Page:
Academic journal article High School Journal

The Marriage of Rigorous Academics and Technical Instruction with State-of-the-Art Technology: A Success Story of the William T. McFatter Technical High School

Academic journal article High School Journal

The Marriage of Rigorous Academics and Technical Instruction with State-of-the-Art Technology: A Success Story of the William T. McFatter Technical High School

Article excerpt

The search for high school reform leads to William T. McFatter Technical High School in Broward County Public Schools, Florida. The purpose of this article is to highlight key information about the school and to demonstrate the success of its rigorous academic and technical instruction with state-of-the-art technology. By sharing this information, districts across the nation can replicate a program that ensures high school completion while readying students for college education, postsecondary technical study and mid- and high-level employment.

Designed as a school of choice, McFatter provides ah educational experience unlike the majority of high schools across both the district and the state. The article will present the background on the school's development and highlight its current program design. Longitudinal student achievement indicators will be provided to demonstrate program success in enabling students to reach high levels of learning. Data includes standardized assessment results and dropout/completion rates that compare its students with those across Broward, Florida and the Nation. Recognition by national, state and corporate entities is highlighted to support the statement that McFatter is meeting the challenge of high school reform. This high school serves as a successful program for our new millennium.

Introduction

The call for school reform is the result of a demand to redesign education to meet today's student needs. In Creating a New Vision of the Urban High School, Joyce Baldwin (2000) speaks of transforming our high schools into smaller schools with academic rigor. This rigor is tied to both high school and technical education requirements in order to reach a broader goal of college ready and job ready graduates (Alliance for Excellent Education, 2002).

The question of how to reform secondary education and ensure high rigor, in part, can be answered by the use of technology. Collins In Good to Great (2001) stresses that technology serves as an accelerator of momentum. But, it is not implementation of any technology that moves an organization forward, but it is the application of carefully selected technology that is associated with the transformation from good to great. Furthermore, he states that it is the combination of various technological applications that has a significant impact, much larger than if one approach is applied alone.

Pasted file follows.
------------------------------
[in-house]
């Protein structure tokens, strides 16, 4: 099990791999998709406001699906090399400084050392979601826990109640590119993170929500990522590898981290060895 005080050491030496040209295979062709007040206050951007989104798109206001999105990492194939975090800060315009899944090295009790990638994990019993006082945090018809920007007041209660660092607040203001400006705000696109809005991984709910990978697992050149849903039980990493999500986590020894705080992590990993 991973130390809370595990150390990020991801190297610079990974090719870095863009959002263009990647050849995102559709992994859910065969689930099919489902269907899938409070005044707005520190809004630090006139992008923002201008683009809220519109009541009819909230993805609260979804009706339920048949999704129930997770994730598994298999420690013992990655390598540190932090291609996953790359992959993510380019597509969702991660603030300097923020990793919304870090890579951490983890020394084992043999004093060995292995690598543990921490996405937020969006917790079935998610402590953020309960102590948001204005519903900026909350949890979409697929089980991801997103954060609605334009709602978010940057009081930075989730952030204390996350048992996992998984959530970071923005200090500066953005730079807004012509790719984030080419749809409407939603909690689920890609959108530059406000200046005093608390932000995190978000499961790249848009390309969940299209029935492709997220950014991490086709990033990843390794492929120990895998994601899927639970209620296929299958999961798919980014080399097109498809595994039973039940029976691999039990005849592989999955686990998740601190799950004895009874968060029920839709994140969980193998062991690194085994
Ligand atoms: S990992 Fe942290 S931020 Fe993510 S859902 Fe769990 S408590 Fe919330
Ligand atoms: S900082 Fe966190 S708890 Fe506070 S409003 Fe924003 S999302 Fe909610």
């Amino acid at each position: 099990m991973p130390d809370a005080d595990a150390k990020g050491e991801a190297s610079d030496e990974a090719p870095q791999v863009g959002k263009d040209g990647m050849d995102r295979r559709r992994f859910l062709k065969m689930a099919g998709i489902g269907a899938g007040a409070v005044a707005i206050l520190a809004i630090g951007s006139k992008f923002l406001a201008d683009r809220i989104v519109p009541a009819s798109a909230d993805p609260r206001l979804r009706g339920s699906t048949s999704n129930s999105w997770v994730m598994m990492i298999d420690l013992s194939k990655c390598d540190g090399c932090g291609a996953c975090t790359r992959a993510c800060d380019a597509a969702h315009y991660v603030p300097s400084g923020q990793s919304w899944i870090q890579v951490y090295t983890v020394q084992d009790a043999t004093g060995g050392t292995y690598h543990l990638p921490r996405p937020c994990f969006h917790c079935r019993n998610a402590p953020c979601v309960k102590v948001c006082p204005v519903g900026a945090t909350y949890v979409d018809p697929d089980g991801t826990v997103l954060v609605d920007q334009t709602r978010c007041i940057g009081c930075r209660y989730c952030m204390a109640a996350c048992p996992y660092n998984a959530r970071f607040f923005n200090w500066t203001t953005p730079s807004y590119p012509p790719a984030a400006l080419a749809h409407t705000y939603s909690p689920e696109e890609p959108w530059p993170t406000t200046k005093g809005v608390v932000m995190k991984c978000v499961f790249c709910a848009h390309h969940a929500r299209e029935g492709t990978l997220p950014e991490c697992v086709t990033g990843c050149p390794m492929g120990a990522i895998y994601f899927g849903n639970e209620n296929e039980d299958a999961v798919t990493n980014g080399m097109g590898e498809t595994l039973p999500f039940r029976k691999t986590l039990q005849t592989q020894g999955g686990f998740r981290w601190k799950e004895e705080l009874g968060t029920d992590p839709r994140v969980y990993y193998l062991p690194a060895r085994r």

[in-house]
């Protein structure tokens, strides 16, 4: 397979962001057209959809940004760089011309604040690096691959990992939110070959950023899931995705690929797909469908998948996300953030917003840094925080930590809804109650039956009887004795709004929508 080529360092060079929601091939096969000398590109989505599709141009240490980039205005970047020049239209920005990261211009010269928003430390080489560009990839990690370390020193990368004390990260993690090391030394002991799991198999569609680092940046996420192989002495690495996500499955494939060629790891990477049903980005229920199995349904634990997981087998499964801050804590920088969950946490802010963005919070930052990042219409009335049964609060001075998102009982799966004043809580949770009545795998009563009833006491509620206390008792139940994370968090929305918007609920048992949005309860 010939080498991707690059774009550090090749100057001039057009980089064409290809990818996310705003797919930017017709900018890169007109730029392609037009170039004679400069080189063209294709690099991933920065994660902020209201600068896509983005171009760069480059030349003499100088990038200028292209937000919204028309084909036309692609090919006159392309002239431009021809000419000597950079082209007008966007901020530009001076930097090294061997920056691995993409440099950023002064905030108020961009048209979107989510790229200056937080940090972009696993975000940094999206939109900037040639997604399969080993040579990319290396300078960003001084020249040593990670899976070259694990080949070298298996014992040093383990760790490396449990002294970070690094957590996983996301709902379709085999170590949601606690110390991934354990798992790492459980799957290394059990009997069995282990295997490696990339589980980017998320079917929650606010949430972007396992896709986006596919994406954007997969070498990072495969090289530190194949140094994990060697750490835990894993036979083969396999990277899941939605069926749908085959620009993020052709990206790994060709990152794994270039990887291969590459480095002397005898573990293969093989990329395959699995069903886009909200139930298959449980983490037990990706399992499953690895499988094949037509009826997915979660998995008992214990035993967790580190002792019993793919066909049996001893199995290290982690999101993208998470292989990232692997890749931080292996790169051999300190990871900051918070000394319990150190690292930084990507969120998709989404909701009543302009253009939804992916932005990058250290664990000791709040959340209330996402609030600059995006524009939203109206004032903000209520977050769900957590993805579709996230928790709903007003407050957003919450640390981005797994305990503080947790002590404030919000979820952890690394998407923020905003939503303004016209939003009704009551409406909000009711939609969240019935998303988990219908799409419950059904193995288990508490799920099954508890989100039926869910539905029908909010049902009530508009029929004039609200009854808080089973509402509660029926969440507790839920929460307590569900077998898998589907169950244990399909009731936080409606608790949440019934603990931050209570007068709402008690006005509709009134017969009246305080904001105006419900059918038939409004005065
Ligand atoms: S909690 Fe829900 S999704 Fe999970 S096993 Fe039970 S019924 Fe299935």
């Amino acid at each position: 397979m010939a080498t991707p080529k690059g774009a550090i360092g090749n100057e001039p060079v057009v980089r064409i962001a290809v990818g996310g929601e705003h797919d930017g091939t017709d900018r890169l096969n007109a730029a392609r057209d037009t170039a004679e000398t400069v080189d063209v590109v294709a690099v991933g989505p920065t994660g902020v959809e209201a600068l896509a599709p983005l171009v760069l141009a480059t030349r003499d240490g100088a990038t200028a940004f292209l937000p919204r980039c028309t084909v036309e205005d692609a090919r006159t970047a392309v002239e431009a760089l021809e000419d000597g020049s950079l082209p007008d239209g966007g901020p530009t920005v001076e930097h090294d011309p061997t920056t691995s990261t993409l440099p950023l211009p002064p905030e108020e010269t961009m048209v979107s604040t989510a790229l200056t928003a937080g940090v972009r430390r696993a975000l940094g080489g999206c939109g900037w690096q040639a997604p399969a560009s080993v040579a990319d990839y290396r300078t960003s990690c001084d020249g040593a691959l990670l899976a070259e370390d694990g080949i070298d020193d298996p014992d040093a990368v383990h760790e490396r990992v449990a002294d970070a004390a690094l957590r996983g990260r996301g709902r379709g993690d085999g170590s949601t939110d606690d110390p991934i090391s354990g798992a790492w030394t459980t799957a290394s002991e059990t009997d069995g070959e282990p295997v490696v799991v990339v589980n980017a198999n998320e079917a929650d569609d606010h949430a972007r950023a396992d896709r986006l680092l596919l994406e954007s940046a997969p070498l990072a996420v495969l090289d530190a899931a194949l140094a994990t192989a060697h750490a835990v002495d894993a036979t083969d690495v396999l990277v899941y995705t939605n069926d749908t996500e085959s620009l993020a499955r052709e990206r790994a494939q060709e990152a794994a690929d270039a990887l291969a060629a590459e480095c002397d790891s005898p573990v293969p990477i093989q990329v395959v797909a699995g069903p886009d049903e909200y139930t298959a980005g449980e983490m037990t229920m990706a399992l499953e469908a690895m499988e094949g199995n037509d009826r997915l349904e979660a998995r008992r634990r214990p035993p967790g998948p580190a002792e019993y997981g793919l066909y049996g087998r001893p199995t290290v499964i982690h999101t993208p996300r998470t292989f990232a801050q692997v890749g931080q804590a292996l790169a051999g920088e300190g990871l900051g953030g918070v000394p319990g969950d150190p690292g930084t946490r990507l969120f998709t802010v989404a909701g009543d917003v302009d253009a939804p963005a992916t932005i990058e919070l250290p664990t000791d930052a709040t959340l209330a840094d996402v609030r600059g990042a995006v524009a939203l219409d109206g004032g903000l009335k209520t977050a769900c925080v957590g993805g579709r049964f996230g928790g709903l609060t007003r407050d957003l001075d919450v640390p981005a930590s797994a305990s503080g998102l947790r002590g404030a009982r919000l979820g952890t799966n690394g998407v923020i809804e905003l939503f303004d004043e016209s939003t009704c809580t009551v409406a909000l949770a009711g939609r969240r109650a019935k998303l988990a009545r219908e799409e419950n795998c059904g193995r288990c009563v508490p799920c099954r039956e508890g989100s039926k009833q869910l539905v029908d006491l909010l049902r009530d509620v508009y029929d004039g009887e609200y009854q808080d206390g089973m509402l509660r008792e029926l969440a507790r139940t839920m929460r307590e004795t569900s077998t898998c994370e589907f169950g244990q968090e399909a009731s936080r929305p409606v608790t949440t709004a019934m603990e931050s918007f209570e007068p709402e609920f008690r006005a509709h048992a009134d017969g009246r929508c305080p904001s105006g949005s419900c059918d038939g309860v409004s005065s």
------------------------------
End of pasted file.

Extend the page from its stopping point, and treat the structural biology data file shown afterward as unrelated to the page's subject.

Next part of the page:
Merging lessons learned from Baldwin (2000), Alliance for Excellent Education (2002), and Collins (2001) suggest that smaller schools--perhaps schools within schools--with academic rigor and the right combination of technology can move reform efforts forward. Focus on graduates, who are well prepared for postsecondary study and employment, as well as, who have a strong foundation in technology is a broader goal of high school education.

Broward County Public Schools, enrolling nearly 280,000 Pre-Kindergarten through Grade 12 students in 2003-04, embraces systemic reform as a vehicle to increase student learning and to prepare students for success beyond high school. Based on longitudinal achievement data and recognitions of success, a significant step for secondary reform is underway at William T. McFatter High School (hereafter referred to as McFatter. The school offers a four-year course of study that delivers both high rigor academic and technical instruction to high school students and infuses technology into various aspects of program operation.

McFatter is a school of choice and is part of a technical center serving both secondary and adult students. Instructional delivery emphasizes the use of technology that affords students access to virtual coursework, electronic textbooks, digital portfolios, and video-conferencing. McFatter's graduates are eligible to earn not only a high school diploma and acquire certification in one of over 20 technical fields, but also may acquire college credit leading to an Associates degree. …

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